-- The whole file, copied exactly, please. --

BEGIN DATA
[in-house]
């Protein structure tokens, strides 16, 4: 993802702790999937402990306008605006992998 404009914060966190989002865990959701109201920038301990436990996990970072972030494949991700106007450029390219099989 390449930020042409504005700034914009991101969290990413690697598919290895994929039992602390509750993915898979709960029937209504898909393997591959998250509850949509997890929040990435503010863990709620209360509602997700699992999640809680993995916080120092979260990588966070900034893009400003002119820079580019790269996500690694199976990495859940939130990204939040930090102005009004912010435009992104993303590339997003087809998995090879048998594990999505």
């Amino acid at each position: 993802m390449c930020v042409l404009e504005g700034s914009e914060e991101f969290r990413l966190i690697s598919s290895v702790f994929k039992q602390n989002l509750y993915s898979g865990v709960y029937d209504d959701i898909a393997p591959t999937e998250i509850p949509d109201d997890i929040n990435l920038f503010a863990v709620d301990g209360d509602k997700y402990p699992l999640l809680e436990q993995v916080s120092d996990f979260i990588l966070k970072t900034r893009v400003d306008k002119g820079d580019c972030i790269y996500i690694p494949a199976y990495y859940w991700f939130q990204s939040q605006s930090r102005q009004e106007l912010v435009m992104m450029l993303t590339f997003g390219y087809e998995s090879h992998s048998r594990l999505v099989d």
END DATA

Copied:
[in-house]
């Protein structure tokens, strides 16, 4: 993802702790999937402990306008605006992998 404009914060966190989002865990959701109201920038301990436990996990970072972030494949991700106007450029390219099989 390449930020042409504005700034914009991101969290990413690697598919290895994929039992602390509750993915898979709960029937209504898909393997591959998250509850949509997890929040990435503010863990709620209360509602997700699992999640809680993995916080120092979260990588966070900034893009400003002119820079580019790269996500690694199976990495859940939130990204939040930090102005009004912010435009992104993303590339997003087809998995090879048998594990999505």
């Amino acid at each position: 993802m390449c930020v042409l404009e504005g700034s914009e914060e991101f969290r990413l966190i690697s598919s290895v702790f994929k039992q602390n989002l509750y993915s898979g865990v709960y029937d209504d959701i898909a393997p591959t999937e998250i509850p949509d109201d997890i929040n990435l920038f503010a863990v709620d301990g209360d509602k997700y402990p699992l999640l809680e436990q993995v916080s120092d996990f979260i990588l966070k970072t900034r893009v400003d306008k002119g820079d580019c972030i790269y996500i690694p494949a199976y990495y859940w991700f939130q990204s939040q605006s930090r102005q009004e106007l912010v435009m992104m450029l993303t590339f997003g390219y087809e998995s090879h992998s048998r594990l999505v099989d």